The latest trend is social welfare programs to give free food to dogs and other pets (NYT):
The pantries have become part of a broader movement among animal welfare organizations, pet lovers and others that aims to reduce the population of animals in shelters by assisting pet owners before they resort to giving up their companions. The ASPCA has awarded $400,000 in grants since 2010 to 121 organizations nationwide to support pantries, food banks, and other programs that distribute free food for pets.
If you are wondering, this seems to involve both private and public funds, I am not sure of the ratios. In a nutshell, here is the debate:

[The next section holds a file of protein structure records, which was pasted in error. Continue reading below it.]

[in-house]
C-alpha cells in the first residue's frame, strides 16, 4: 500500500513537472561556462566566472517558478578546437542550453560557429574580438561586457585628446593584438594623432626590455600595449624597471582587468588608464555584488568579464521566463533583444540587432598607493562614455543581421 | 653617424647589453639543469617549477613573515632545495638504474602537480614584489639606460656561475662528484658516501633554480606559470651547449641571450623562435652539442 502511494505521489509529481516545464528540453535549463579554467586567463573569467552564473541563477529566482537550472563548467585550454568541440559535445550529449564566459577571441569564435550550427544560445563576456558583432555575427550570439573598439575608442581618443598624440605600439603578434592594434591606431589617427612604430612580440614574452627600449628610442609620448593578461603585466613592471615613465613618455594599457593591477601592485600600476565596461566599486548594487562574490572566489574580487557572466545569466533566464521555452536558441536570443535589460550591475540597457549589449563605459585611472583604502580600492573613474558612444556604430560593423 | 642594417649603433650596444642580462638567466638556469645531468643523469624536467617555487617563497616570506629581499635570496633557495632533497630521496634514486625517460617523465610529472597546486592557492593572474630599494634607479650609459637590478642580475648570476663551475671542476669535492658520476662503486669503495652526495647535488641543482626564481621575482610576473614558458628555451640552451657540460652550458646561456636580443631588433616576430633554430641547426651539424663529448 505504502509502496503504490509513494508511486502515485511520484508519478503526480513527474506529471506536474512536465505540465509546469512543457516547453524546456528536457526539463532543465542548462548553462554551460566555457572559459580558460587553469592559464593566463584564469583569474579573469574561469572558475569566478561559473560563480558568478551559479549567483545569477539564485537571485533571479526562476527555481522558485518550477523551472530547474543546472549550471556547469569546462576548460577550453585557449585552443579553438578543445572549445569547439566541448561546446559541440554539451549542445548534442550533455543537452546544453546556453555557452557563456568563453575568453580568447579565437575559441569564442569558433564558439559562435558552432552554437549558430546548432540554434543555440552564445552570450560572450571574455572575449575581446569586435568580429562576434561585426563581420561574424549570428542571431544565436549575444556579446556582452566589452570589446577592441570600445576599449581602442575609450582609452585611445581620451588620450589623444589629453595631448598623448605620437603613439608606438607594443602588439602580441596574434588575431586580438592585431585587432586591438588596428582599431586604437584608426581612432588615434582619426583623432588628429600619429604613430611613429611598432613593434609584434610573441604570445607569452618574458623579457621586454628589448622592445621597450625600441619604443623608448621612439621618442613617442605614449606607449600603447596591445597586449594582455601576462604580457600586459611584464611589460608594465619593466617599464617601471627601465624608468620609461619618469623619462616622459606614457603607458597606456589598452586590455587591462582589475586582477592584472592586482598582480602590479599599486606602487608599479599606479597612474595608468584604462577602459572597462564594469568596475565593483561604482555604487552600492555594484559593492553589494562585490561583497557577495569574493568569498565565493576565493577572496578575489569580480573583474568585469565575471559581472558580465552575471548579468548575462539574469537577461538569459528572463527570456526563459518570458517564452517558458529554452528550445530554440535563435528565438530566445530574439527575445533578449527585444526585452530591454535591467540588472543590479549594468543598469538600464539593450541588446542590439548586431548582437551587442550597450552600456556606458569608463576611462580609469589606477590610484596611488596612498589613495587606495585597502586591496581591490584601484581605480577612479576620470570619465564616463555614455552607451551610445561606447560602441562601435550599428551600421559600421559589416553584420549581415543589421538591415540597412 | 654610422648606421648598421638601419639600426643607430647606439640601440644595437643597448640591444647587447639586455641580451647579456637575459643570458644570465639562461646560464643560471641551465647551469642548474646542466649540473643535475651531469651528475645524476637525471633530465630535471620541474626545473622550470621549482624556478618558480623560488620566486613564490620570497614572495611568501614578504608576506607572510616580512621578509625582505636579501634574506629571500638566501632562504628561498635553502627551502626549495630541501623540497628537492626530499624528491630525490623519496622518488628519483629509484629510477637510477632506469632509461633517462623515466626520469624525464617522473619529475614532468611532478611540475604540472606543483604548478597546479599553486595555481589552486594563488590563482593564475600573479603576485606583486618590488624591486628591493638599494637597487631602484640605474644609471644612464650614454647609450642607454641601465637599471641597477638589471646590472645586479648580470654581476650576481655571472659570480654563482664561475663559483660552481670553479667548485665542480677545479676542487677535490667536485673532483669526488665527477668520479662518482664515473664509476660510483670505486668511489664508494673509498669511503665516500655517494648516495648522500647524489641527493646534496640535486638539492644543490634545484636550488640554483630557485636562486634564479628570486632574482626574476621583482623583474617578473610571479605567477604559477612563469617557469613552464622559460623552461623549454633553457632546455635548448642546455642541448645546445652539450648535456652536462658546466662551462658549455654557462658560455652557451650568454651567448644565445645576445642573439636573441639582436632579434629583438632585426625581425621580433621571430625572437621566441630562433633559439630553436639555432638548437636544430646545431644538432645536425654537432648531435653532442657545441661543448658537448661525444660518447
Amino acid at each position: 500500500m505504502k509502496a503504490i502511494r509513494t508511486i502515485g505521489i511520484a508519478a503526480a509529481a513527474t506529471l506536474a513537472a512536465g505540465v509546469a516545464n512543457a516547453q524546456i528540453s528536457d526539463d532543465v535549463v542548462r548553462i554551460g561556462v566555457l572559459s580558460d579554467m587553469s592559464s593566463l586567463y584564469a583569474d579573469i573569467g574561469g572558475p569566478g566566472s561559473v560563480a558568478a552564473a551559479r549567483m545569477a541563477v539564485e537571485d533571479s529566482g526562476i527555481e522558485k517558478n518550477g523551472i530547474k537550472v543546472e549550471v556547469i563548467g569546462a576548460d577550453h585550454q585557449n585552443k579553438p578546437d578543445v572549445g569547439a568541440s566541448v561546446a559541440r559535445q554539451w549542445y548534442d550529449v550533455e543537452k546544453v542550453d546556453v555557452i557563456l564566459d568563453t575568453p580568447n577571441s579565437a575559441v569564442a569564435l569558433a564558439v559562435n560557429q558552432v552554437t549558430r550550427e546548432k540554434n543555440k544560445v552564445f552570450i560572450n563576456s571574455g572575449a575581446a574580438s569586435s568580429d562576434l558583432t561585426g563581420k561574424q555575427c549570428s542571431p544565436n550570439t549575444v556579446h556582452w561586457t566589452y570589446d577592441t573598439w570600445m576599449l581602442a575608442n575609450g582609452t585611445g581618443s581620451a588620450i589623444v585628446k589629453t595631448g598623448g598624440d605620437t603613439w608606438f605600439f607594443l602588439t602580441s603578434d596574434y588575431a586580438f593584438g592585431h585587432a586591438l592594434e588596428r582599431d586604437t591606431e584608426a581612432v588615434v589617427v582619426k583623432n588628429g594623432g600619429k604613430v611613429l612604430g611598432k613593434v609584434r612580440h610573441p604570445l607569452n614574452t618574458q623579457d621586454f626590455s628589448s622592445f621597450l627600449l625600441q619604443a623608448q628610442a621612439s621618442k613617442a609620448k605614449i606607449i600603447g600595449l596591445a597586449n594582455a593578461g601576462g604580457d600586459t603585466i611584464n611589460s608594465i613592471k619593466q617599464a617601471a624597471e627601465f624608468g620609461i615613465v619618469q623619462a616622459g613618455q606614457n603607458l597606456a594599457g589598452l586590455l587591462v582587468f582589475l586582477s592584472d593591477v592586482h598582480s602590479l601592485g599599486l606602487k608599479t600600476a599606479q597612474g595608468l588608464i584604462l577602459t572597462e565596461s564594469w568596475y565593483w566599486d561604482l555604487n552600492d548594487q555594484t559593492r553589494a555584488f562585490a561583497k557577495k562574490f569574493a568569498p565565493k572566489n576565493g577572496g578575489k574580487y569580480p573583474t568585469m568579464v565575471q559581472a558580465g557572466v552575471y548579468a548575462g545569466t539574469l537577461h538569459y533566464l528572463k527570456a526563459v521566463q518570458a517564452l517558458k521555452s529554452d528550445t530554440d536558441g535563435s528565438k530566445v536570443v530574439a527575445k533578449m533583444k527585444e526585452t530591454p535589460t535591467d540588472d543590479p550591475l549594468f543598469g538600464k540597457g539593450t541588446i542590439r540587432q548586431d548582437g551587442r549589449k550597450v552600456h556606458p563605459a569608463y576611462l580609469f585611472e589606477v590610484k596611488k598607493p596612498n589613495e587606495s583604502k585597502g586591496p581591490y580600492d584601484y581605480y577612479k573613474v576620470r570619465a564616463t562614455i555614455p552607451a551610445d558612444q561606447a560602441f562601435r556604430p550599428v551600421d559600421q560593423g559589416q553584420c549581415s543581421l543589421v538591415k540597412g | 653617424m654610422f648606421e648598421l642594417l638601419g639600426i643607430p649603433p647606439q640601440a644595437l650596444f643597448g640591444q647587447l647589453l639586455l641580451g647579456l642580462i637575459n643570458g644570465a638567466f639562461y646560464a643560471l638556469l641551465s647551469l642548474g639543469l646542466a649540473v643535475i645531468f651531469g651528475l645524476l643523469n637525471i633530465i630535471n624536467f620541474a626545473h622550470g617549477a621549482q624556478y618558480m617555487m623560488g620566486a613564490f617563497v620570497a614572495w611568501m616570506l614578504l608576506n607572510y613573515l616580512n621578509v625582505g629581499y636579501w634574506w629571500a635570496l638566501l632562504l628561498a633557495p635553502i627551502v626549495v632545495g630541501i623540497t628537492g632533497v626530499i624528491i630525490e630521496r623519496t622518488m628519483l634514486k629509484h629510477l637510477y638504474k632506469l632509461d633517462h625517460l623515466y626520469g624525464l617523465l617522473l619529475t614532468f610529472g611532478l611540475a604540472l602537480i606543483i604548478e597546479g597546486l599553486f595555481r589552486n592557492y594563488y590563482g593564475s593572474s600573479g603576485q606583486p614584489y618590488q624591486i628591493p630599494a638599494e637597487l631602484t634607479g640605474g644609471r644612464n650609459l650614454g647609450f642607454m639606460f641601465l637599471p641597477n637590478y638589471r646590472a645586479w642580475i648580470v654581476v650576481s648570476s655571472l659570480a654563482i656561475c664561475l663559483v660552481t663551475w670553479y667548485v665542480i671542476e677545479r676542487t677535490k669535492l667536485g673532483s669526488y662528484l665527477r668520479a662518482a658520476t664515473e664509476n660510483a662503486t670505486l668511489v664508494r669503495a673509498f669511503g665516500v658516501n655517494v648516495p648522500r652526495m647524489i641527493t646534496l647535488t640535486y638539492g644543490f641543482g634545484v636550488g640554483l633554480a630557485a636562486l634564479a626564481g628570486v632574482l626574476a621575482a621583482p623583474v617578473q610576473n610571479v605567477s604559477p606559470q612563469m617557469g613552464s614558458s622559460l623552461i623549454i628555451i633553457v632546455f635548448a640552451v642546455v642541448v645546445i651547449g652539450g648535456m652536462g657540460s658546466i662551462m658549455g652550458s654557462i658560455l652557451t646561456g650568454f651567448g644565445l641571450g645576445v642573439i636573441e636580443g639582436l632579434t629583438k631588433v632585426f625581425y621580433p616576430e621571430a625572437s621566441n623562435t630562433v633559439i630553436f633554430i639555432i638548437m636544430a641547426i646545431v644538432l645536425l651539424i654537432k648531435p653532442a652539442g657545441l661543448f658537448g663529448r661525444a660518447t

“I understand why this is important, but half the food pantries in New York City don’t have enough food to meet human needs,” Mr. Berg said, noting that he was a cat owner. “We should have fully stocked pantries for humans before we feed pets.”
Supporters of the pantries counter that they are, in fact, helping people by helping their pets, citing research that shows pets can help lower stress and blood pressure, improve moods, and provide emotional comfort to their owners.
I think more in terms of incidence. Under one hypothesis, the owners will feed their pets in any case, so this is almost as good as a pure cash transfer to the owners. Under another hypothesis, the transfers postpone a needed and beneficial reallocation of the dogs to wealthier owners. Under yet another approach, the dogs eat more and reap most of the benefits. Alternatively, in a Beckerian model, the owners may now feed the dogs more but take them on fewer walks, thereby capturing the value of the transfer. Longer-run effects operate on the total quantity of dogs and their allocation across income classes. How much better is it for a dog to have a wealthier owner?